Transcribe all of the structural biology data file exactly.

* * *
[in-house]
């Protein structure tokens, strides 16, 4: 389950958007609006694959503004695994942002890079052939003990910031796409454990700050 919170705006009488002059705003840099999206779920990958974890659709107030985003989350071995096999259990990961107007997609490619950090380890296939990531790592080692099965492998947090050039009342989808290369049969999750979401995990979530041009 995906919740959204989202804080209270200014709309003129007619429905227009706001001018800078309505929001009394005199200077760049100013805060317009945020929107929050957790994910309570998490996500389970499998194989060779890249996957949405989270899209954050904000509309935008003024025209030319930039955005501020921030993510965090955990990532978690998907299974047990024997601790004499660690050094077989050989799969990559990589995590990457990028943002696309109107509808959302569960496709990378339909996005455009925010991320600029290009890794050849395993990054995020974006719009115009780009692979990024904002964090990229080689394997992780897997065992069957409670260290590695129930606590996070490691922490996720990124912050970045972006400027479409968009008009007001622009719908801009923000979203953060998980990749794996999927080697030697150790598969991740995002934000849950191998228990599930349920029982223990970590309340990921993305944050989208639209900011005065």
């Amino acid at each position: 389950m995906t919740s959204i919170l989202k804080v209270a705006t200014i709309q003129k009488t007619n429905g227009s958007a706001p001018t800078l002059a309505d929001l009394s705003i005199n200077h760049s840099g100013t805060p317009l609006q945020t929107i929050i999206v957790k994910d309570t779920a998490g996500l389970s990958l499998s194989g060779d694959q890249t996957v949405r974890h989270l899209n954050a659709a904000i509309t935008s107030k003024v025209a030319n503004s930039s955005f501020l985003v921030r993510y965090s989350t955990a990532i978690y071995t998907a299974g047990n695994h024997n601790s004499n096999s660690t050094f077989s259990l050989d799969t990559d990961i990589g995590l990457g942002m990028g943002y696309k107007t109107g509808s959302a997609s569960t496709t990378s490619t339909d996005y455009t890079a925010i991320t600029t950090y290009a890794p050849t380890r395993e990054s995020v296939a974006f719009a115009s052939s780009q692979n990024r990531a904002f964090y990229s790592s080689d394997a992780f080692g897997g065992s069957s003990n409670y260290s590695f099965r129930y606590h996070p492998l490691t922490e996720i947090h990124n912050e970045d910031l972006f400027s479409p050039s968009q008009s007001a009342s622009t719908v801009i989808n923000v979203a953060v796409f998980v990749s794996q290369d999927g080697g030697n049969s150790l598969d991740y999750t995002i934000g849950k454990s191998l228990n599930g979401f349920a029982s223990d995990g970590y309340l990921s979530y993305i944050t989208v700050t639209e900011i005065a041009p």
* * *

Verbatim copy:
[in-house]
């Protein structure tokens, strides 16, 4: 389950958007609006694959503004695994942002890079052939003990910031796409454990700050 919170705006009488002059705003840099999206779920990958974890659709107030985003989350071995096999259990990961107007997609490619950090380890296939990531790592080692099965492998947090050039009342989808290369049969999750979401995990979530041009 995906919740959204989202804080209270200014709309003129007619429905227009706001001018800078309505929001009394005199200077760049100013805060317009945020929107929050957790994910309570998490996500389970499998194989060779890249996957949405989270899209954050904000509309935008003024025209030319930039955005501020921030993510965090955990990532978690998907299974047990024997601790004499660690050094077989050989799969990559990589995590990457990028943002696309109107509808959302569960496709990378339909996005455009925010991320600029290009890794050849395993990054995020974006719009115009780009692979990024904002964090990229080689394997992780897997065992069957409670260290590695129930606590996070490691922490996720990124912050970045972006400027479409968009008009007001622009719908801009923000979203953060998980990749794996999927080697030697150790598969991740995002934000849950191998228990599930349920029982223990970590309340990921993305944050989208639209900011005065």
């Amino acid at each position: 389950m995906t919740s959204i919170l989202k804080v209270a705006t200014i709309q003129k009488t007619n429905g227009s958007a706001p001018t800078l002059a309505d929001l009394s705003i005199n200077h760049s840099g100013t805060p317009l609006q945020t929107i929050i999206v957790k994910d309570t779920a998490g996500l389970s990958l499998s194989g060779d694959q890249t996957v949405r974890h989270l899209n954050a659709a904000i509309t935008s107030k003024v025209a030319n503004s930039s955005f501020l985003v921030r993510y965090s989350t955990a990532i978690y071995t998907a299974g047990n695994h024997n601790s004499n096999s660690t050094f077989s259990l050989d799969t990559d990961i990589g995590l990457g942002m990028g943002y696309k107007t109107g509808s959302a997609s569960t496709t990378s490619t339909d996005y455009t890079a925010i991320t600029t950090y290009a890794p050849t380890r395993e990054s995020v296939a974006f719009a115009s052939s780009q692979n990024r990531a904002f964090y990229s790592s080689d394997a992780f080692g897997g065992s069957s003990n409670y260290s590695f099965r129930y606590h996070p492998l490691t922490e996720i947090h990124n912050e970045d910031l972006f400027s479409p050039s968009q008009s007001a009342s622009t719908v801009i989808n923000v979203a953060v796409f998980v990749s794996q290369d999927g080697g030697n049969s150790l598969d991740y999750t995002i934000g849950k454990s191998l228990n599930g979401f349920a029982s223990d995990g970590y309340l990921s979530y993305i944050t989208v700050t639209e900011i005065a041009p």